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- Brazil's scientific mobility scholarship program keeps growing
- New Report on Brazilian Scholarship Program
- MOOCs may eye the world market, but does the world want them?
- Ibero-America Still Lags
- Colleges seek collaborations with Brazil
- Brazil's Shortage of Professors
Brazil’s Home-Grown MOOC
Boosting skills and access are the aims of a new Portuguese-medium platform.
An online education platform in Brazil could become a major player in the competition for massive open online course students by tapping into a key emerging market.
Veduca was launched in March 2012 and provides online courses aimed at Portuguese speakers. The platform features video lectures from universities such as Harvard, Stanford and Princeton Universities in the United States and Oxford University in Britain, translated into Portuguese.
As only 2 percent of the 200 million inhabitants of Latin America’s Lusophone-majority nation speak fluent English, most MOOC resources have been inaccessible to the bulk of the population, said Veduca founder Carlos Souza.
Veduca has had 3 million visits and has secured investments from Macmillan Digital Education and other investors totaling $1.3 million.
Content is free to access, as with major American MOOC platforms, but if learners want certification of their studies they must pay. Veduca users’ certificates are issued by the Brazilian Ministry of Education, with students tested at one of 240 test centers nationwide.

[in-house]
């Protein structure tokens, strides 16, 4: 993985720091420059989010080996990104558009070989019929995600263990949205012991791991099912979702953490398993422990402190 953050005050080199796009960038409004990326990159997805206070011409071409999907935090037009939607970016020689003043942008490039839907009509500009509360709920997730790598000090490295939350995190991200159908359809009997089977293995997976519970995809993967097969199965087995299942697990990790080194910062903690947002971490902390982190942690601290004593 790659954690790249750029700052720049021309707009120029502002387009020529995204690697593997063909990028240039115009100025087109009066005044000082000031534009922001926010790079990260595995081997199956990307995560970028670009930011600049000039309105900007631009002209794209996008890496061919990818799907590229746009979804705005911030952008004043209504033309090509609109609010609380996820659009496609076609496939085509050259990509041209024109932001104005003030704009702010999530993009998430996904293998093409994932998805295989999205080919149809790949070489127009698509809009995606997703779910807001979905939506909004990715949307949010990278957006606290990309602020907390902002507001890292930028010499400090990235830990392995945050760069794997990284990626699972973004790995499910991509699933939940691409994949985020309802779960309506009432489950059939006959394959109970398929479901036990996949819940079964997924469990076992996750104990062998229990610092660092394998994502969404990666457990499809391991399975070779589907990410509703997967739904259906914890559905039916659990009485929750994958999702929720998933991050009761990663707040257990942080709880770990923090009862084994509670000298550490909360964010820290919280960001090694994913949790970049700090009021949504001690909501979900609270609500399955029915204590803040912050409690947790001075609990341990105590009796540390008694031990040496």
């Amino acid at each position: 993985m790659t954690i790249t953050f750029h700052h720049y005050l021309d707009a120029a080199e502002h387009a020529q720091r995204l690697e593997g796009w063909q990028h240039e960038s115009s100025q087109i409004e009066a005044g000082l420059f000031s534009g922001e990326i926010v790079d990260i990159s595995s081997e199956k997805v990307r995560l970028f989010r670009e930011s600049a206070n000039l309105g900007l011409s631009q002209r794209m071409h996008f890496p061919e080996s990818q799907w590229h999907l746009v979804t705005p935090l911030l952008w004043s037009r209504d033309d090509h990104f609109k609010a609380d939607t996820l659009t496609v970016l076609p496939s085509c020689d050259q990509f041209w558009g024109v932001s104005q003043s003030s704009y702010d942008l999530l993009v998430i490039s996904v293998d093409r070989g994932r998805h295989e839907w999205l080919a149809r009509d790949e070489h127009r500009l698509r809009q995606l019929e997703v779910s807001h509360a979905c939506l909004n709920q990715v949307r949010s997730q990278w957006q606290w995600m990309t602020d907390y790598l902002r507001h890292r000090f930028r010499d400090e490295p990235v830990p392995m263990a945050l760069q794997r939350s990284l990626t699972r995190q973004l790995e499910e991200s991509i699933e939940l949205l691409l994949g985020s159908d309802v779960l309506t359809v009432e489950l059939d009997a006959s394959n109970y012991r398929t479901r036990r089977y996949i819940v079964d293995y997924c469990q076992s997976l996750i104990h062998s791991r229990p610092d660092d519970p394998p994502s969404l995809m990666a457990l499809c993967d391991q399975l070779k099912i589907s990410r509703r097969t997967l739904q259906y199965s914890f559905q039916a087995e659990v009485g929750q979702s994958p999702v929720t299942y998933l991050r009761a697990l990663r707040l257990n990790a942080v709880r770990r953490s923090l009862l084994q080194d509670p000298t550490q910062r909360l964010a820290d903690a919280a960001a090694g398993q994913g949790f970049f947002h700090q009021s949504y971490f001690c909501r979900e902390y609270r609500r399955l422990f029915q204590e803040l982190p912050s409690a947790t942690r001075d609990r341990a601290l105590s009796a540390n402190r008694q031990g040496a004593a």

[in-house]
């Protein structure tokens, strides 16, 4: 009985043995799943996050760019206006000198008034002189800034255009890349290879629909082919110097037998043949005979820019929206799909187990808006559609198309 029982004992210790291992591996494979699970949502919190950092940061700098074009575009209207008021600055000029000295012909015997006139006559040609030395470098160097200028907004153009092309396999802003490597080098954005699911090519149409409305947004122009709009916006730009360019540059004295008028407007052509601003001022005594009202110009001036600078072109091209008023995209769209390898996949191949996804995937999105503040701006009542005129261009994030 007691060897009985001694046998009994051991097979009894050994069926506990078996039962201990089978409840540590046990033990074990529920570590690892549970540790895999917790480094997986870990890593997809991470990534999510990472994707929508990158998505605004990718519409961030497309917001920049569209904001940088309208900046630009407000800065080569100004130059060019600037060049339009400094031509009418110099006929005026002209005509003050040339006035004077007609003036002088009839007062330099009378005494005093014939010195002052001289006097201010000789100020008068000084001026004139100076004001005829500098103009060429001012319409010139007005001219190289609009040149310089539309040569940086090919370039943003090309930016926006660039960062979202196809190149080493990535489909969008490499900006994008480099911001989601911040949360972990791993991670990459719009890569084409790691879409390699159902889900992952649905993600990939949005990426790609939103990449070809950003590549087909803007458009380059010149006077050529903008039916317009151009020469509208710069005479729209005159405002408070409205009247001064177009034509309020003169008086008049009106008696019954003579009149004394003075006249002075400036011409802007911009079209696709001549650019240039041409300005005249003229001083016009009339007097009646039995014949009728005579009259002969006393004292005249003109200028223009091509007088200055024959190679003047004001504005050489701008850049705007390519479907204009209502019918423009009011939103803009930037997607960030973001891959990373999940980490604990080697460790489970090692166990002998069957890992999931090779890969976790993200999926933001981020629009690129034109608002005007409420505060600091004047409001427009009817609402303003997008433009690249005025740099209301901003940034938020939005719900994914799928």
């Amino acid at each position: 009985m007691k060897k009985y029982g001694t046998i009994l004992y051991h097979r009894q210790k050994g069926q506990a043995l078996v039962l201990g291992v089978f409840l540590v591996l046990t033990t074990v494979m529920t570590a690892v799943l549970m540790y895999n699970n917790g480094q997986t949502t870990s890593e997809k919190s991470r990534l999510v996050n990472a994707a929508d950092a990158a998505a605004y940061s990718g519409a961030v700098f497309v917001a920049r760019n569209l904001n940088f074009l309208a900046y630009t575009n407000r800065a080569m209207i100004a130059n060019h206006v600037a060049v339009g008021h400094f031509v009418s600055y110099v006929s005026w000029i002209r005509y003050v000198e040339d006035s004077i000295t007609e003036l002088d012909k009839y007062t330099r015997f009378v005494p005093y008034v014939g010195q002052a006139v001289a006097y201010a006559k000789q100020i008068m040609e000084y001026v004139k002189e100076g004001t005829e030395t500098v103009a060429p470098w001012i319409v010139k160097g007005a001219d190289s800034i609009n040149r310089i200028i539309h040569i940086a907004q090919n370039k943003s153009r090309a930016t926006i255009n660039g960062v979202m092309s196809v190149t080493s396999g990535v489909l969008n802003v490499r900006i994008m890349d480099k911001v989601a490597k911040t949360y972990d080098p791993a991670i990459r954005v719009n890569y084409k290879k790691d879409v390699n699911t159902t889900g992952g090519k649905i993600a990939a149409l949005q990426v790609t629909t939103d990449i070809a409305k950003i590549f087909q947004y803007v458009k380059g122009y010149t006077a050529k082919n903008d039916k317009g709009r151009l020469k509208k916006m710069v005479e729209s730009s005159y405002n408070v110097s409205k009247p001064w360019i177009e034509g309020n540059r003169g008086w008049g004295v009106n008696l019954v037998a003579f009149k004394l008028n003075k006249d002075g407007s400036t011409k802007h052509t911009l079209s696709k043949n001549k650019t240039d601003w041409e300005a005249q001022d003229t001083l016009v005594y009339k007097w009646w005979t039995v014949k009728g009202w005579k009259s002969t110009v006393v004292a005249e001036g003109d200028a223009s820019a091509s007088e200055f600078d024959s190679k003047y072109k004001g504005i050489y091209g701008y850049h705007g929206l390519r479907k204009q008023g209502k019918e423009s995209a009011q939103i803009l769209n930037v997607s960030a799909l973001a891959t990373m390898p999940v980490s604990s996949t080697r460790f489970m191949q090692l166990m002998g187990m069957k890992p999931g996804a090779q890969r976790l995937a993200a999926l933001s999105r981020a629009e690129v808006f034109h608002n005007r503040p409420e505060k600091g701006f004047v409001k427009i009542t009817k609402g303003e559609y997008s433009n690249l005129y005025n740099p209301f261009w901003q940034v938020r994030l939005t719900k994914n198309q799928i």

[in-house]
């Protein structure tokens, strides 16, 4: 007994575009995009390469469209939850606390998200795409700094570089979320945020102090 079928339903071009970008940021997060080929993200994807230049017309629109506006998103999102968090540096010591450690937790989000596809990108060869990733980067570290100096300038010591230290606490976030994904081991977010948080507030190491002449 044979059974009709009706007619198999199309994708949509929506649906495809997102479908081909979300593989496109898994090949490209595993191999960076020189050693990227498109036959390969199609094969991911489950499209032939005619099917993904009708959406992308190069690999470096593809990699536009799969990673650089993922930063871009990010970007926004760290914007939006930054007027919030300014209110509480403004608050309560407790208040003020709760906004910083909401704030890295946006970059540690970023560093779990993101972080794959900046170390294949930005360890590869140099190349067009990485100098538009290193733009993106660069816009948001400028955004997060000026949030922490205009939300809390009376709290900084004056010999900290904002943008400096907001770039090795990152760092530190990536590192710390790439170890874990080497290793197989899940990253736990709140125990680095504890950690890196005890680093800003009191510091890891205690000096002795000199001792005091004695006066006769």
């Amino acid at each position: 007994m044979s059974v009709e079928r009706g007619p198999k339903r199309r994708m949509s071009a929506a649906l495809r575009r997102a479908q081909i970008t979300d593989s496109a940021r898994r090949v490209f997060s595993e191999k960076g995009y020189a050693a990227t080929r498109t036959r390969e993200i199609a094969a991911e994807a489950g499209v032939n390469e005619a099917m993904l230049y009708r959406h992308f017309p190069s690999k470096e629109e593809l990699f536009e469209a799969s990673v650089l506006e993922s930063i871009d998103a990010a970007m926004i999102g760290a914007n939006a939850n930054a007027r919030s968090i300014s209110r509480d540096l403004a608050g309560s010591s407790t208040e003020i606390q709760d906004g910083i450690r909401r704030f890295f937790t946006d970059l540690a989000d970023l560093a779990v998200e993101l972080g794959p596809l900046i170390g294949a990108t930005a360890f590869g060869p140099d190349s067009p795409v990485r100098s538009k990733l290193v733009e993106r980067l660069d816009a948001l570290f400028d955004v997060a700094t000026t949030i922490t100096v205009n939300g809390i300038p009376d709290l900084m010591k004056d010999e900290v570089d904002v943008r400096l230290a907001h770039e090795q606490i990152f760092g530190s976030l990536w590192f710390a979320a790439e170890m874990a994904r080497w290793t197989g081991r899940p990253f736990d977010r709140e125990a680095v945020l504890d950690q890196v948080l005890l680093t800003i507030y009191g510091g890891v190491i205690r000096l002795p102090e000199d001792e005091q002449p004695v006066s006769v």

Souza was in London in December for talks with Gordon Brown, former British prime minister and now United Nations special envoy for education, on spreading MOOCs to emerging markets. Souza is an aeronautical engineer by training and has worked in investment banking and marketing.
During a 2011 sabbatical from Procter & Gamble, Souza studied new business models and discovered MOOCs. “There was nothing like that in Brazil,” he said.
About 17 percent of 18- to 24-year-olds in the country are in higher education, compared with an average of 33 percent across Latin America, he noted, adding that less than 10 percent of the population hold a university degree. Souza said: “In every industry when technology comes in, it shifts the power from the producer to the consumer. It has happened in many industries and it will happen in education.”
Last November, Mr Souza and his 17-strong team opened what they claim is the first open online M.B.A. in Portuguese. The course is in engineering and innovation, and Souza said 7,500 people enrolled in the first 50 days. At least 500 have expressed interest in certification and 60 have begun to pay the $3,000 certification bill in installments, he said. The 12- to 18-month course covers eight disciplines in engineering and innovation, including finance, leadership and sustainability.
Veduca has plans to launch more courses in areas that are important to the Brazilian economy and are experiencing skills shortages, such as engineering, technology, oil and gas, and environmental sustainability. “To import talent doesn’t make sense,” he said.
The team are also developing new technology to optimize the platform for users and boost completion rates. Veduca’s MOOC completion rate is about 7 percent, which Mr Souza claimed was still higher than the industry average of 3 percent.
The planned features will include algorithms that can pair students who are struggling with those who are doing well for peer-to-peer learning and create personalized learning plans for participants. On-demand tutoring will also be available.
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